Raphael: During my second week I was given the opportunity to work on a live deal, BCN. I was helping the commercial team collect data on the different verticals and build analysis. It was fantastic to see my work featured in the Investment Committee papers. Sometimes you think that in internships you won’t have opportunities to work on things that have such a big impact, so I felt proud, and it was great to then see the deal complete and feel part of that process.
Bhavleen: So, recently I presented in front of the firm discussing the FinTech market. I was President of the FinTech Society at university, so I’ve been interested in the space for a while, and it was great to have that opportunity to speak in front of everyone about interesting niches in the market. It’s very high-level, in that there’s no template. It’s just me being creative about the fit with ECI’s investment criteria and competitive landscape. An interesting area, for example, is WealthTech. There’s an influx of companies like Amazon and Google entering the space, so I think there will be a lot of movement there.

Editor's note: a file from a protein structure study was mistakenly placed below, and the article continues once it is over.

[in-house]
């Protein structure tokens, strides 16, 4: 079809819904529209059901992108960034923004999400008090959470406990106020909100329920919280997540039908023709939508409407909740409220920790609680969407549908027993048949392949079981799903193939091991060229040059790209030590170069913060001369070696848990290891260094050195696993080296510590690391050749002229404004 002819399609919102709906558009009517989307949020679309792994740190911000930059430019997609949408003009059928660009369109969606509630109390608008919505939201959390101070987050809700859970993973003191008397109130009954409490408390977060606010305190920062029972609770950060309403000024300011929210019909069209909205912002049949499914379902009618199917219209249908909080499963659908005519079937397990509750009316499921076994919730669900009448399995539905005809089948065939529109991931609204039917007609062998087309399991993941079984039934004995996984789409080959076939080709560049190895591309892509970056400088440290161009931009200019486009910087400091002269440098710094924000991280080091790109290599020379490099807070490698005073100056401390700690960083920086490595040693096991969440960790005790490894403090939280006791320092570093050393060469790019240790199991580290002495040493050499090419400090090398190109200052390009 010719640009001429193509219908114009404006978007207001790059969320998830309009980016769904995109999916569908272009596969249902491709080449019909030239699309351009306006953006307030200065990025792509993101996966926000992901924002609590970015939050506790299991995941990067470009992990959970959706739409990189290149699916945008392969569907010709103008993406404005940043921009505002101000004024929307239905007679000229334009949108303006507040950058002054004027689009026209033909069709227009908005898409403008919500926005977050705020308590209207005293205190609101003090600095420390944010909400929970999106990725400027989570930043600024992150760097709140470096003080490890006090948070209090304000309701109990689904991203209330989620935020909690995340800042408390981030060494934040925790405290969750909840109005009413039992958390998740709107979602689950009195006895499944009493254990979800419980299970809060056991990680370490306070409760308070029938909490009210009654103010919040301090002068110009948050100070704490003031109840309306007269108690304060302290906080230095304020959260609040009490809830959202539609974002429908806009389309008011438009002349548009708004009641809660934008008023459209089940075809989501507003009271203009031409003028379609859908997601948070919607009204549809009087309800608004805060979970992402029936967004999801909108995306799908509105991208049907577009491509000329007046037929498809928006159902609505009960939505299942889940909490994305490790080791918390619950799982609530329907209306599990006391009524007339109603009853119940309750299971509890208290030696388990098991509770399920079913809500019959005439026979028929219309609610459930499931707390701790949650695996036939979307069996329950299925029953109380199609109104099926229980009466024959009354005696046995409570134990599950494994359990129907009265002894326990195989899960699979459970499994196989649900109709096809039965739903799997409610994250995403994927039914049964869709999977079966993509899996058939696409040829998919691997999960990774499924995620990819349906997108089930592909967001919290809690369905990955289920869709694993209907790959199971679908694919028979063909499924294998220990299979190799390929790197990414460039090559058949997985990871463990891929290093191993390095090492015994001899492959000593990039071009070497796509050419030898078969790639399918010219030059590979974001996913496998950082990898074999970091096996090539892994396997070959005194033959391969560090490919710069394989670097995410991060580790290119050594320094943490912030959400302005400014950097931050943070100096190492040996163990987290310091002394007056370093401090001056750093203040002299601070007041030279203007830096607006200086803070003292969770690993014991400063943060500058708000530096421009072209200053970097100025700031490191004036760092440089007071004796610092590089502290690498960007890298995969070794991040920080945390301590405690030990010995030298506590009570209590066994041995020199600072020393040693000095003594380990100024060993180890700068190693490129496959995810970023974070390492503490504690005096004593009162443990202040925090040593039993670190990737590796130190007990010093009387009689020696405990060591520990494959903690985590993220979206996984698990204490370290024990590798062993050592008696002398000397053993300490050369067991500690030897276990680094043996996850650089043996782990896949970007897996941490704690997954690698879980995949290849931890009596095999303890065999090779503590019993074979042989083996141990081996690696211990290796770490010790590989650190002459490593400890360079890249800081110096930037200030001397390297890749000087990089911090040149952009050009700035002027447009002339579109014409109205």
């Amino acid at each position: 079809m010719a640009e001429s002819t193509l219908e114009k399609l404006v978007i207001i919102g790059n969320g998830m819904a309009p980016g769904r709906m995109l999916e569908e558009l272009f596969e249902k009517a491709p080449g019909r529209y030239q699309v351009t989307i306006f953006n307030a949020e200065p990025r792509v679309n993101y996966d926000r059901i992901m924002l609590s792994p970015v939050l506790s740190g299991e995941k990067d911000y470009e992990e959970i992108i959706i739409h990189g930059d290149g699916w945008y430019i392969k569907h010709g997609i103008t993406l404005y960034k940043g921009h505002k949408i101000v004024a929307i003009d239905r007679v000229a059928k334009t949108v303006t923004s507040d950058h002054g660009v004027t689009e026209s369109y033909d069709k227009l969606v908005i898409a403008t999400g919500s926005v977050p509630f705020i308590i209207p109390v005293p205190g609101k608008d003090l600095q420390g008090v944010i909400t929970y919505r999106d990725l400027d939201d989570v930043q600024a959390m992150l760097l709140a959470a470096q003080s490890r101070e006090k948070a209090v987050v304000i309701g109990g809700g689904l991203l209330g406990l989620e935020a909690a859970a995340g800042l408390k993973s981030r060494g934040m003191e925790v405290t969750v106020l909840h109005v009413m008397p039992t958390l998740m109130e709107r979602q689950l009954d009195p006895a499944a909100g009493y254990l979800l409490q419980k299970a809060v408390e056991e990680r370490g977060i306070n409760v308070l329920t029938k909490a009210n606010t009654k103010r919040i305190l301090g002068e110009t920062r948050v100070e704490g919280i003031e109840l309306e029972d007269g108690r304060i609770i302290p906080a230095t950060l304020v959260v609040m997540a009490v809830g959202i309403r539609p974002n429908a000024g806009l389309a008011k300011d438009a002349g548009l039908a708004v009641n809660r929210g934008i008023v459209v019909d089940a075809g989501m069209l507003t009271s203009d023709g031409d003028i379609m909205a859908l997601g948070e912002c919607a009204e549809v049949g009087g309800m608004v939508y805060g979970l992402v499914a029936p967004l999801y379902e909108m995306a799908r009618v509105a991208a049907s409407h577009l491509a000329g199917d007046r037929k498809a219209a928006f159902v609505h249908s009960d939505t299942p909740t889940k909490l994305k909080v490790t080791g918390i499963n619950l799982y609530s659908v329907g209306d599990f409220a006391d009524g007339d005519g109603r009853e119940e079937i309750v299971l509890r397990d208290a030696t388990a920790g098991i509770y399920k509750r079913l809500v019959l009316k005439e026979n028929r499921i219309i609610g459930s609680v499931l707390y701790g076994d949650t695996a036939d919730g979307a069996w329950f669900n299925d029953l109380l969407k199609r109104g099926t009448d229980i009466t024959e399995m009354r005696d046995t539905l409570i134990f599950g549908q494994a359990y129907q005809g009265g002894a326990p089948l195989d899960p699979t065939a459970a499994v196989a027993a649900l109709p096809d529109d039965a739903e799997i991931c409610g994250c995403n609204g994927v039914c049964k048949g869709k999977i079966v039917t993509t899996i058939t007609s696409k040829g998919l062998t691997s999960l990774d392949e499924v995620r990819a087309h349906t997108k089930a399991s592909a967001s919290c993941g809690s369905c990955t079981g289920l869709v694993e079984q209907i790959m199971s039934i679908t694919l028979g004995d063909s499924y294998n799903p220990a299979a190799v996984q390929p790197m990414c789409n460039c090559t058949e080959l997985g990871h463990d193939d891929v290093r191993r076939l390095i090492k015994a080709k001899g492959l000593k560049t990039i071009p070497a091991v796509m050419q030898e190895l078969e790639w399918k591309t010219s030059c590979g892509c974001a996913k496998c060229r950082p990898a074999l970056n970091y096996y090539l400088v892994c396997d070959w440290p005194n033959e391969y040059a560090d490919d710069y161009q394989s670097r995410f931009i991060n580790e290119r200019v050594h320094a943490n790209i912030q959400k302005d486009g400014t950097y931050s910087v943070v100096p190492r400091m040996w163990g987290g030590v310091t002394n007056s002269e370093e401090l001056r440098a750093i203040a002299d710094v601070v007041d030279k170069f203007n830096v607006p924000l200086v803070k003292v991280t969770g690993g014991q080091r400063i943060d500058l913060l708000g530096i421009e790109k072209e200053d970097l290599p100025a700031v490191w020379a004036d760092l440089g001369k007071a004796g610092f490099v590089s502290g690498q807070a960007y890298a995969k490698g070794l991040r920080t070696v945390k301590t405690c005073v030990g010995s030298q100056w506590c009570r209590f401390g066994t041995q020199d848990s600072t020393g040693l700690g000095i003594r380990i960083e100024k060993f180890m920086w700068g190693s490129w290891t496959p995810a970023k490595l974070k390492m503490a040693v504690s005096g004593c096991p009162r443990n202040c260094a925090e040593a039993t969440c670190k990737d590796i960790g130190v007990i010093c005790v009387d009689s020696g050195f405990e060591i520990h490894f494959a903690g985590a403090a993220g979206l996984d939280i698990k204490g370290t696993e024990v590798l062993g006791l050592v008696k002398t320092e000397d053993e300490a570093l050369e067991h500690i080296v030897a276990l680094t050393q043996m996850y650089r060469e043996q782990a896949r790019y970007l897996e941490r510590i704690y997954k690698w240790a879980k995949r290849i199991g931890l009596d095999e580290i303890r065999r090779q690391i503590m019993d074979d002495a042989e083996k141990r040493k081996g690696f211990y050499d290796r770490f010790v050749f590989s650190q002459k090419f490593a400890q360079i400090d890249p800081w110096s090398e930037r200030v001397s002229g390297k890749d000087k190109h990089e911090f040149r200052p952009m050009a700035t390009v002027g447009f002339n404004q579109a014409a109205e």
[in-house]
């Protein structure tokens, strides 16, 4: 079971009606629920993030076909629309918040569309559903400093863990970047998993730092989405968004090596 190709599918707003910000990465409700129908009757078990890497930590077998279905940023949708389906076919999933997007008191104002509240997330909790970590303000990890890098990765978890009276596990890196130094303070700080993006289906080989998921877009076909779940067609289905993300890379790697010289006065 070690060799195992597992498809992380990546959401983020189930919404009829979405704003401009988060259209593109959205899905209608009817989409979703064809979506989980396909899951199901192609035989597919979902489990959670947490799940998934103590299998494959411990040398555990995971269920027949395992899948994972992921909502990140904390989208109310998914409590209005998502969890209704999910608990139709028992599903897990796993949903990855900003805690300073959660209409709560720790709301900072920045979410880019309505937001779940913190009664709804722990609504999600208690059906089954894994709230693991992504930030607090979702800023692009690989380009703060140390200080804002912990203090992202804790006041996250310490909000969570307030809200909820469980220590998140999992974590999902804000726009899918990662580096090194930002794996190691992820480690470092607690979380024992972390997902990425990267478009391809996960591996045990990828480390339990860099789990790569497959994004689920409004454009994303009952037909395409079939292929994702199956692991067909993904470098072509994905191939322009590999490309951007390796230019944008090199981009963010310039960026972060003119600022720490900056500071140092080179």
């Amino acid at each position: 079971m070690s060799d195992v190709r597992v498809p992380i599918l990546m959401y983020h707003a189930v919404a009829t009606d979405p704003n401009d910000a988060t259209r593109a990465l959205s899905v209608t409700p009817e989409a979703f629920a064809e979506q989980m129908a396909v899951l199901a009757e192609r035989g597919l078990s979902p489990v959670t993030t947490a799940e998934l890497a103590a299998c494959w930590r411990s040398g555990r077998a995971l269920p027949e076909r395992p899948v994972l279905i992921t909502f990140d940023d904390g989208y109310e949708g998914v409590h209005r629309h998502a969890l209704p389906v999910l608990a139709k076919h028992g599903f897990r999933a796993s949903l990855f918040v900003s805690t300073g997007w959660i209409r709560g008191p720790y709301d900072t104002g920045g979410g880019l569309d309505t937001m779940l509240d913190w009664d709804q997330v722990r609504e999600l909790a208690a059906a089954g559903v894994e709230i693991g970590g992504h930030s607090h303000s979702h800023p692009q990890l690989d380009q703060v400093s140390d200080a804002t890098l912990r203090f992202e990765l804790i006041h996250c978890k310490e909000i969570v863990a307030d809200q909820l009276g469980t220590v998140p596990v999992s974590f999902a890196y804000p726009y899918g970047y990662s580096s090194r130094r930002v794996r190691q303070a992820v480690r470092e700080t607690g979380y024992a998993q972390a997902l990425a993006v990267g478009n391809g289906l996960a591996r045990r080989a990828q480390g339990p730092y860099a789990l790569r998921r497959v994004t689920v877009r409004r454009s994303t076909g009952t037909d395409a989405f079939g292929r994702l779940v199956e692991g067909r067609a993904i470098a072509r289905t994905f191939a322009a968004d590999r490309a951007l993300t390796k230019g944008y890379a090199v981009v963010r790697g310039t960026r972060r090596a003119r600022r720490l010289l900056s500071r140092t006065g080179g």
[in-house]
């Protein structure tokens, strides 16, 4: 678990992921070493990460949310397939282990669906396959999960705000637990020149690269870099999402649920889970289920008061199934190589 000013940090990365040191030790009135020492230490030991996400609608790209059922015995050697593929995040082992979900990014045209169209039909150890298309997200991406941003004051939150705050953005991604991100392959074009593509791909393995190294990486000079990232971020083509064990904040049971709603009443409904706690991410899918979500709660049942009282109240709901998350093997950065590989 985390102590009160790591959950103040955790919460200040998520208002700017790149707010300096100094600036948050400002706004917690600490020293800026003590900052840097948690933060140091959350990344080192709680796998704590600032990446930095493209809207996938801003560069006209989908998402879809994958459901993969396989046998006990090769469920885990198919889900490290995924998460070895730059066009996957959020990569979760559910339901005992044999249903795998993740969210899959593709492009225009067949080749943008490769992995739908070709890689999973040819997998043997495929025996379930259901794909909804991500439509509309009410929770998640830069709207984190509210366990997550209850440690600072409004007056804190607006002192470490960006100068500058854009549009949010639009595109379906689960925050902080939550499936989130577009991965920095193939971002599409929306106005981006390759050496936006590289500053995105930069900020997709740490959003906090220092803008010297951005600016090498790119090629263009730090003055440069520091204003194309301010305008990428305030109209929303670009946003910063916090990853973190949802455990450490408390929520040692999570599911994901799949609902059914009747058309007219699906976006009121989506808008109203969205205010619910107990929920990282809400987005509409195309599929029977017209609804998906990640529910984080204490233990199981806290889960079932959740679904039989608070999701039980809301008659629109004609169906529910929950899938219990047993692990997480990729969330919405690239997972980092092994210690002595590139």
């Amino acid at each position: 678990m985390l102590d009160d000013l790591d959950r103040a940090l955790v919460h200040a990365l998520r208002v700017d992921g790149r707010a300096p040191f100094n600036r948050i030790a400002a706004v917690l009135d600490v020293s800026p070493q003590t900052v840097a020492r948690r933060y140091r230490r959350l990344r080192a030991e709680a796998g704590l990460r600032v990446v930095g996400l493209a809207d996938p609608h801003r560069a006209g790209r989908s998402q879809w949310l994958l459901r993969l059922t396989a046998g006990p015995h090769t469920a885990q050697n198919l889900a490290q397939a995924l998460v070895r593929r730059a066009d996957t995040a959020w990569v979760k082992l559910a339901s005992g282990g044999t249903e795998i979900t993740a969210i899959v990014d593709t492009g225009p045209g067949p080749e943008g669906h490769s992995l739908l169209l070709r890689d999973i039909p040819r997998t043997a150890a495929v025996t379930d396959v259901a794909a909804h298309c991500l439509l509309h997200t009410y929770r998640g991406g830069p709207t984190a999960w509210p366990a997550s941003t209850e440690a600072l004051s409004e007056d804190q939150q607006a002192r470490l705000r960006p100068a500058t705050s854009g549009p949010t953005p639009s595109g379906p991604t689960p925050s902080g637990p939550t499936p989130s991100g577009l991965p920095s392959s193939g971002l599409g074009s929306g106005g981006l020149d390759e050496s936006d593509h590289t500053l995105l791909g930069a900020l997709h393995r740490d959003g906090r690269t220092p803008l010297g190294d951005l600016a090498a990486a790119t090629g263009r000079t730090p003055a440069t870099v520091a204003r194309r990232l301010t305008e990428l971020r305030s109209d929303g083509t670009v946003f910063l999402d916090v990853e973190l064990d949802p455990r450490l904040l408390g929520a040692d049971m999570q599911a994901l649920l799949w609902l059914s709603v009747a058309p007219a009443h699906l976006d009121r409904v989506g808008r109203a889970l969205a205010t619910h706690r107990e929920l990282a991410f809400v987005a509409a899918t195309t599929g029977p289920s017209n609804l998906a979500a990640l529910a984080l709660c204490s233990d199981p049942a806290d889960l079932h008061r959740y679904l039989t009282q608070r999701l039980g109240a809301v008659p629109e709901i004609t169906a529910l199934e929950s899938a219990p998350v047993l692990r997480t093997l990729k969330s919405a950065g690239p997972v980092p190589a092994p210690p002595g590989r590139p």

Are there any other growth areas you’re interested in?
Bhavleen: I’ve been interested in the market shift from investors no longer being interested in cash-burning businesses and increasingly looking to profitable businesses with a growth revenue model. I’m interested to see how that pans out for valuations across the year.
Raphael: In the consumer brand subsector there is a very interesting trend around conscious living and sustainability. More brands are focusing on brand authenticity and ESG standards, and I think consumers are increasingly going to make decisions around brand standards and carbon neutrality.